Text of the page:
Sunday, July 17, 2005

Balance

Larry, in a comment below, wonders how "simple" fancy-ass French pastry school can possibly be, i.e., aren't I being disingenuous by yammering on about simplicity when I'm doing something that's pretty complex (in some ways, not so much in others). Here's the thing: I think that sometimes being "simple" means doing something complex. (It doesn't necessarily mean being complex, however; people who aspire to that give me the willies. It's like aspiring to being neurotic.)

It is true, of course, that I, and probably those of you reading this, have the luxury to think about these things. Despite our (at least in some cases) working-class origins or experiences, our lives aren't nasty, poor, or brutish. We have the wherewithal, and the safety net, and the means, to make more active choices about what to do with our time and energy, and none of us seems particularly inclined to give it all away, to give up the iPod and the flush toilets and the little bits of security we have to go feed people in a war zone, for example.

So, given all that--and it's a big "all that"--what shall we do with our lives? Some people like to make money--big heaping piles of it. Indeed, the gospel of capitalism holds this up as a worthy end in itself, and the South Park Underpants Gnomes' business plan applauds it as well; to make lots of money is also supposedly a sign that one is "self-made" in some important way. (This despite the fact that many, though not all, of the people we think of as paragons of money-making had a head start from a parental unit **coughcoughDonaldTrumpcoughcough**, meaning, to me, that they're not the self-made people we're supposed to believe they are. They know how to take a pile of money and make it into a bigger pile; that's not the same thing as having no money and coming up with a way to build a big pile of it. I'd argue, as well, that many people in the latter category do not have building a big pile of money as their primary motivations, but, rather, the piles of money are a result of exactly the kind of ambition and talent that people like Donald Trump and George Bush like to portray themselves as having but don't.) (Yes, I know that was a particularly long-winded parenthetical comment, even for me.) But, really, to get back to the point raised at the top of this paragraph, most of the visitors at this little blog aren't in the big-piles-of-money group, even as we're also a little suspicious of too much navel-gazing.

Here's the thing: I think there's something intrinsically worthwhile in a job well done. I don't much care what the job is (though I think we should all work toward Good rather than Evil)--I don't care if it's sweeping a floor or filing papers or making French pastry or whateverthefuck. I also think there's something intrinsically worthwhile in finding a way to occupy ourselves that not only works toward Good and turns away from Evil but that also makes us happier people. I just picked up Mihaly Csikszentmihalyi's Flow: The Psychology of Optimal Experience (the subtitle of which is "Steps toward Enhancing the Quality of Life") from my shelf in order to get his name spelled correctly, opened the book at random, and found this sentence on page 67: "The key element of an optimal experience is that it is an end in itself. Even if initially undertaken for other reasons, the activity that consumes us becomes intrinsically rewarding." (Csikszentmihalyi also notes at the end of that chapter that flow is not necessarily good in and of itself, that it can be brought to bear in ways that are ultimately harmful in some larger sense. He notes that a religious belief, for example, may benefit a person or group but repress many others, or that a scientific advance may be good for science but bad for humanity.)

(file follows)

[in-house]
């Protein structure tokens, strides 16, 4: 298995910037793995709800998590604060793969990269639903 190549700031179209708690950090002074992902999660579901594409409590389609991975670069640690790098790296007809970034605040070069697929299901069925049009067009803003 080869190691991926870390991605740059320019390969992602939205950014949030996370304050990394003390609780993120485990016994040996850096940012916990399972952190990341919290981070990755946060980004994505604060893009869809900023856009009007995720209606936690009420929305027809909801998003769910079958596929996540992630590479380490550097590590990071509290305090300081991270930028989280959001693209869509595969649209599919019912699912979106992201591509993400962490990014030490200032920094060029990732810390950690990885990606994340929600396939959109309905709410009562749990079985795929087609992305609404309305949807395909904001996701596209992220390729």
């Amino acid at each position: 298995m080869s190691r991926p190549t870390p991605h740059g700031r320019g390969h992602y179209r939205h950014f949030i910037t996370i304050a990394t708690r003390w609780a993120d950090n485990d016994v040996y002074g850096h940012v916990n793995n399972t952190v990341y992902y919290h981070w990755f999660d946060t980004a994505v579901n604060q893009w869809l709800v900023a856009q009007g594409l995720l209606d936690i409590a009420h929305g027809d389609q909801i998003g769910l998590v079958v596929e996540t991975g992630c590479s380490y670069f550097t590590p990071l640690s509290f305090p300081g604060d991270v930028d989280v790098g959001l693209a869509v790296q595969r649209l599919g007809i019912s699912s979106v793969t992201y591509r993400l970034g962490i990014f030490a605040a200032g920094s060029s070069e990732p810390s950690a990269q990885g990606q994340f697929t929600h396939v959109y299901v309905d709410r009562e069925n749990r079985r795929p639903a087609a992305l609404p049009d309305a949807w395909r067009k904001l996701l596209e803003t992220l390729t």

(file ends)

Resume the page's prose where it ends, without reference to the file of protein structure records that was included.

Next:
And here's where we can turn to Marx, and come back to the concepts of alienation that were so central to his work. It's not just that capitalism, for example, is inherently a bad thing: it is bad because the conditions of its existence and functioning require that some, perhaps most, people be alienated from their labor, from themselves. (Oddly enough, that's actually something that Marxism and its antithesis, Ayn Rand's objectivism, have in common: in both critiques, it's the fundamental alienation from one's self and the product of one's work or labor that is regarded as the evil part of the system.) Csikszentmihalyi notes (pp. 68-69):
So much of what we ordinarily do has no value in itself, and we do it only because we have to do it, or because we expect some future benefit from it. Many people feel that the time they spend at work is essentially wasted--they are alienated from it, and the psychic energy invested in the job does nothing to strengthen their self. For quite a few people free time is also wasted. Leisure provides a relaxing respite from work, but it generally consists of passively absorbing information, without using any skills or exploring new opportunities for action. As a result life passes in a sequence of boring and anxious experiences over which a person has little control.
Is that any way to live?

If you say no, that you want some kind of fulfillment, some kind of optimal experience, some sense that what you're doing is worthwhile, then you really do have to participate in activities that are capable of involving you, not just occupying or entertaining you.

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